Publish date: 17 January 2022

Making endoscopy greener and more sustainable the Northumbria Healthcare way

A portrait of a woman in scrubs. She is holding some medical equipment.

‘Small changes combine to make a big difference’ – that’s the mantra behind the Northumbria Healthcare endoscopy team’s efforts to become more sustainable.

And the department’s work to reduce its environmental impact is being highlighted as an example to others in the NHS, with several national and international conference appearances lined up for 2022.

Leigh Donnelly, a nurse specialist and the endoscopy training lead at Northumbria Healthcare NHS Foundation Trust (pictured prior to Covid-19), is the driving force behind the sustainability project and she will be speaking at the National Gastrointestinal Nursing Conference in London in January.

She will follow this up by chairing the session on sustainability at the European Society of Gastrointestinal Endoscopy event in Prague in April before addressing a special symposium at the British Society of Gastroenterology’s (BSG) national conference in Birmingham in June.

This sharing of good practice is important as endoscopy is the third highest emitter of waste in the NHS, due to the amount of non-recyclable items used and the requirement for resource-heavy decontamination processes.

But when the endoscopy team at Northumbria Healthcare began in earnest to focus on their environmental impact in November 2020, they realised that there were a number of quick wins, such as making sure there were recycling bins in place and ensuring waste was segregated rather than all discarded in the same place.

This led to work to recycle more of the waste produced, notably hard plastics, teaming up with a North East-based firm to test all of the items and then work out which can be converted into chips for use in industry.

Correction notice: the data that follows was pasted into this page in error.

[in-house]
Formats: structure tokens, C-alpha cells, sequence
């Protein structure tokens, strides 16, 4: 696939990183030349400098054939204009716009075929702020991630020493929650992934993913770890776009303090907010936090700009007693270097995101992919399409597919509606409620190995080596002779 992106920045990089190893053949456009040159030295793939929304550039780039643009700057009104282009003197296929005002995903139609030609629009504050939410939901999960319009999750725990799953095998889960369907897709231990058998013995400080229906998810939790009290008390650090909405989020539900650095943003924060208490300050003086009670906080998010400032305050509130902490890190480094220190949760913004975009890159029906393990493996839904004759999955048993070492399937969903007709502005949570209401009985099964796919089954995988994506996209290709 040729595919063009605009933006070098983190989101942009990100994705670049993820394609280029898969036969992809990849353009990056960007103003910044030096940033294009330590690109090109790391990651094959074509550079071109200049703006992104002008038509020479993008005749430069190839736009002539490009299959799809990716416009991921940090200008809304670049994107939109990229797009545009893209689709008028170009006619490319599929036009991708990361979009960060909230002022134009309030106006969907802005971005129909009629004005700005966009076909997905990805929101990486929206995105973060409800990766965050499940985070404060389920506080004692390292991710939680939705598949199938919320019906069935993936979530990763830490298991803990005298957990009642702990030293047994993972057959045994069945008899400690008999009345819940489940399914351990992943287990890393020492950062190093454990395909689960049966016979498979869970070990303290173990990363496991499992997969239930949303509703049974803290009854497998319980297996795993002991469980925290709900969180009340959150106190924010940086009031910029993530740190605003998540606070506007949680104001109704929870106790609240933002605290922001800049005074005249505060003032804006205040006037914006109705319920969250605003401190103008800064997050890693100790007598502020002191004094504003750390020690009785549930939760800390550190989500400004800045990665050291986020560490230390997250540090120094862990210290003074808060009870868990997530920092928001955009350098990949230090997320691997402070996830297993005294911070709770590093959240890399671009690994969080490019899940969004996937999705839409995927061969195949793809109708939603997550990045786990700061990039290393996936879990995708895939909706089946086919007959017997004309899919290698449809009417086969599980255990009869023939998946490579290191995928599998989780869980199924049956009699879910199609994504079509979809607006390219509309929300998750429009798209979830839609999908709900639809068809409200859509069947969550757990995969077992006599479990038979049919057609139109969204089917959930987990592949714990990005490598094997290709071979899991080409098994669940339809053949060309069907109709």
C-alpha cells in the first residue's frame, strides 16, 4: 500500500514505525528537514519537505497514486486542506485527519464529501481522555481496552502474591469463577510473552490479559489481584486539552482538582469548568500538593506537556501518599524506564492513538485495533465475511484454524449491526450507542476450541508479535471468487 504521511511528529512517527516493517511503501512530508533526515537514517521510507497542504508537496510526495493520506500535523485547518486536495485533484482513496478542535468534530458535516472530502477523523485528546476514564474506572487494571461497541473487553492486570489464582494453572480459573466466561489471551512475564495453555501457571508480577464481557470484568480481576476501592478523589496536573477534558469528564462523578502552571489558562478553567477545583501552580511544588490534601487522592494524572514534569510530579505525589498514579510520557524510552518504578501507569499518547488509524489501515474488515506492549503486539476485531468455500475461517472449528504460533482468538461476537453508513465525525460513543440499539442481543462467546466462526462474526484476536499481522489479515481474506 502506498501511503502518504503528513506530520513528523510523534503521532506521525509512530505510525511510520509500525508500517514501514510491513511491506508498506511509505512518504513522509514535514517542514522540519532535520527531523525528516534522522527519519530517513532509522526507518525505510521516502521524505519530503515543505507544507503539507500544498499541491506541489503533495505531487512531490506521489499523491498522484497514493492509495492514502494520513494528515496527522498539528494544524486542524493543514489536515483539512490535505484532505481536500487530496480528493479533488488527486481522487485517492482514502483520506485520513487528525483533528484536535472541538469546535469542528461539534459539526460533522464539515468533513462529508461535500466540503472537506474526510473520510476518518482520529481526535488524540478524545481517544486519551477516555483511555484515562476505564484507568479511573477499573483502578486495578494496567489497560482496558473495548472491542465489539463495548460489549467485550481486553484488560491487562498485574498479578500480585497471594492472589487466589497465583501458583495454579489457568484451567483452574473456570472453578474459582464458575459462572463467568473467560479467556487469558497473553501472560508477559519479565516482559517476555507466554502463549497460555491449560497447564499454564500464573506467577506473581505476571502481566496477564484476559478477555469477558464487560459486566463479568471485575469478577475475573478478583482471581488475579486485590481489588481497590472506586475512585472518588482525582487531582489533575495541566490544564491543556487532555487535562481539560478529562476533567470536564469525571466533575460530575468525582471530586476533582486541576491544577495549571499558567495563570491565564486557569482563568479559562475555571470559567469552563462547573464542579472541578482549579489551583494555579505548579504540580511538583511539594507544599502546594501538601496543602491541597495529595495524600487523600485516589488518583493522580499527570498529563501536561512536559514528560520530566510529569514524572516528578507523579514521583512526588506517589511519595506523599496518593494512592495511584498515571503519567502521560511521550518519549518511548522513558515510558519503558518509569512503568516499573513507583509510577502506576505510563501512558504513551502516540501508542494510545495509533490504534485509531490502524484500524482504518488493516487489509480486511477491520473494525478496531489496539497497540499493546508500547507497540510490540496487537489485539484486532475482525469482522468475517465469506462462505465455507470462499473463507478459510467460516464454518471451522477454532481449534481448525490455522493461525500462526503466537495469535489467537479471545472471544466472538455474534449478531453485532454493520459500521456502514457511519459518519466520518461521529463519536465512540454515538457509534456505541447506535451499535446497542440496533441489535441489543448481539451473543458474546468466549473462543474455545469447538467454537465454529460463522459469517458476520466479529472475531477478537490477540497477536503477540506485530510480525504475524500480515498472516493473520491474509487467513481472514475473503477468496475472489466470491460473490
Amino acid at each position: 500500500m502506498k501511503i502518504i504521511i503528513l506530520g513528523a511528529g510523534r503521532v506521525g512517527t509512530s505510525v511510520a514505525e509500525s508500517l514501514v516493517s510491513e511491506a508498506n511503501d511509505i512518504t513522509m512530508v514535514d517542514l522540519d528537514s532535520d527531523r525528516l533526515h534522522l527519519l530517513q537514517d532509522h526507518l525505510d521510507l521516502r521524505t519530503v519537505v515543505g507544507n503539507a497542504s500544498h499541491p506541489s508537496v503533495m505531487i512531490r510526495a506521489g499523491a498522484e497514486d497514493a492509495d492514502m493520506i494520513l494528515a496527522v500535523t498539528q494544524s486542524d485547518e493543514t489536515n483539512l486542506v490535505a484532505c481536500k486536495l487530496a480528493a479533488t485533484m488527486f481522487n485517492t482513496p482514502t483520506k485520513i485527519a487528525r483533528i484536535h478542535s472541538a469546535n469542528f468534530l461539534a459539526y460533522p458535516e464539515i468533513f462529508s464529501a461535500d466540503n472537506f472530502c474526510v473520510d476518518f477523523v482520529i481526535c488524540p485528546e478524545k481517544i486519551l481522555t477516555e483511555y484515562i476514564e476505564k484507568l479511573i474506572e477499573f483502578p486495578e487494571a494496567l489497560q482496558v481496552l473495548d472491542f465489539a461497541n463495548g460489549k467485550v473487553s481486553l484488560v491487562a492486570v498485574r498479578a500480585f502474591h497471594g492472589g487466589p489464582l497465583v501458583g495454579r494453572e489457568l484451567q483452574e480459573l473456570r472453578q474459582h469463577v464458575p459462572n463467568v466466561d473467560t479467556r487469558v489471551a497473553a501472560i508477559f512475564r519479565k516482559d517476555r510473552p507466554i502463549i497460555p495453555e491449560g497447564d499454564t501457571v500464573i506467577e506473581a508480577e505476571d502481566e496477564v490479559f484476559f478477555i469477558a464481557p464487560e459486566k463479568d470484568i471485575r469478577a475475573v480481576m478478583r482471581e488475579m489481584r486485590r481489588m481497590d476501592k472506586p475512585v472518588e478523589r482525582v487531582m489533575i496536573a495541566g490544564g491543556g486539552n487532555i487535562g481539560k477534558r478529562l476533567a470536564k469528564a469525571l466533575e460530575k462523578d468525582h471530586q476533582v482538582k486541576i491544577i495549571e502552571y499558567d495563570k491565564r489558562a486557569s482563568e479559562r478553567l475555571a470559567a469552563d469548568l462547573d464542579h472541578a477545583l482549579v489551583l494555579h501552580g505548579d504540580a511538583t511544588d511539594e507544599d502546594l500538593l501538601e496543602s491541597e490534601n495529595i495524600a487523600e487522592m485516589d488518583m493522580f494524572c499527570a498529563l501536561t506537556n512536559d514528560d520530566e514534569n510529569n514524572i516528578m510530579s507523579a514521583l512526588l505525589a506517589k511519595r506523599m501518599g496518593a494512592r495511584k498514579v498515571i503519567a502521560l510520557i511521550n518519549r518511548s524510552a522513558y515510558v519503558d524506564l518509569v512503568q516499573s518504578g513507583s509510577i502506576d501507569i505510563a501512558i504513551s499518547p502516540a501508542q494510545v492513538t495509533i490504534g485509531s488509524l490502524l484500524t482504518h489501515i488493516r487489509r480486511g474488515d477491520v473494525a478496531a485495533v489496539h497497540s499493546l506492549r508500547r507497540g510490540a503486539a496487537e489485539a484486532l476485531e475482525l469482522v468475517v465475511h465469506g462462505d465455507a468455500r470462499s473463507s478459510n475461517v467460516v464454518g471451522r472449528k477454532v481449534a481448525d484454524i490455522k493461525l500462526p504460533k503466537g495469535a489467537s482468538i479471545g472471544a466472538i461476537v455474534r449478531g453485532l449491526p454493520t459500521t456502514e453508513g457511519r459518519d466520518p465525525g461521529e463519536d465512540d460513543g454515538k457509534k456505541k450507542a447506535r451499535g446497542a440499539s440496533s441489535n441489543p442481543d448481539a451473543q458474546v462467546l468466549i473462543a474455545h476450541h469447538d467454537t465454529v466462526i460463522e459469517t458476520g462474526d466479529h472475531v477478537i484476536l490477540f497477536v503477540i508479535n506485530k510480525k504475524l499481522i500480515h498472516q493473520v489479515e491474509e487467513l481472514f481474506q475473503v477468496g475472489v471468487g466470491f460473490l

A key element was setting up a green champions scheme; there is one in place for each of the four units – at Alnwick, Hexham, North Tyneside and Wansbeck hospitals, with a combined effort taking place at the Northumbria Specialist Emergency Care Hospital (NSECH) in Cramlington.

“Our green champions are the linchpins on the ground, because they are challenging people on a daily basis,” said Leigh.

Towards the start of the department’s journey, she wrote a blog, Green Endoscopy Champions – Working towards a Sustainable Future, for the BSG, which was received extremely well, underlining Northumbria Healthcare’s forward-thinking approach to making endoscopy more sustainable. It led to Leigh being contacted by a range of other trusts and she is acting as a mentor for some, as well as sharing good practice or doing presentations with others.

“Northumbria Healthcare’s endoscopy unit is leading the way nationally on this, but we need to keep the momentum going,” Leigh said. “Small changes do add up to make a big difference, but we are also turning out attention to more significant projects now.”

These include work on the production and use of sterile water, challenging suppliers on waste and packaging, and the use of nitrous oxide, or gas and air, which has a global warming potential around 300 times that of carbon dioxide and remains in the atmosphere for more than a century.

But Leigh is keen to stress that none of the sustainability changes will result in any detriment to the care provided to patients.

“Providing a top-quality service to our patients is always our main priority, but reducing our environmental impact is also very important and something that many of our patients are interested in as well,” she added.

Media contact

Ben O’Connell, media and communications officer

Benjamin.O’ or 07833 046680.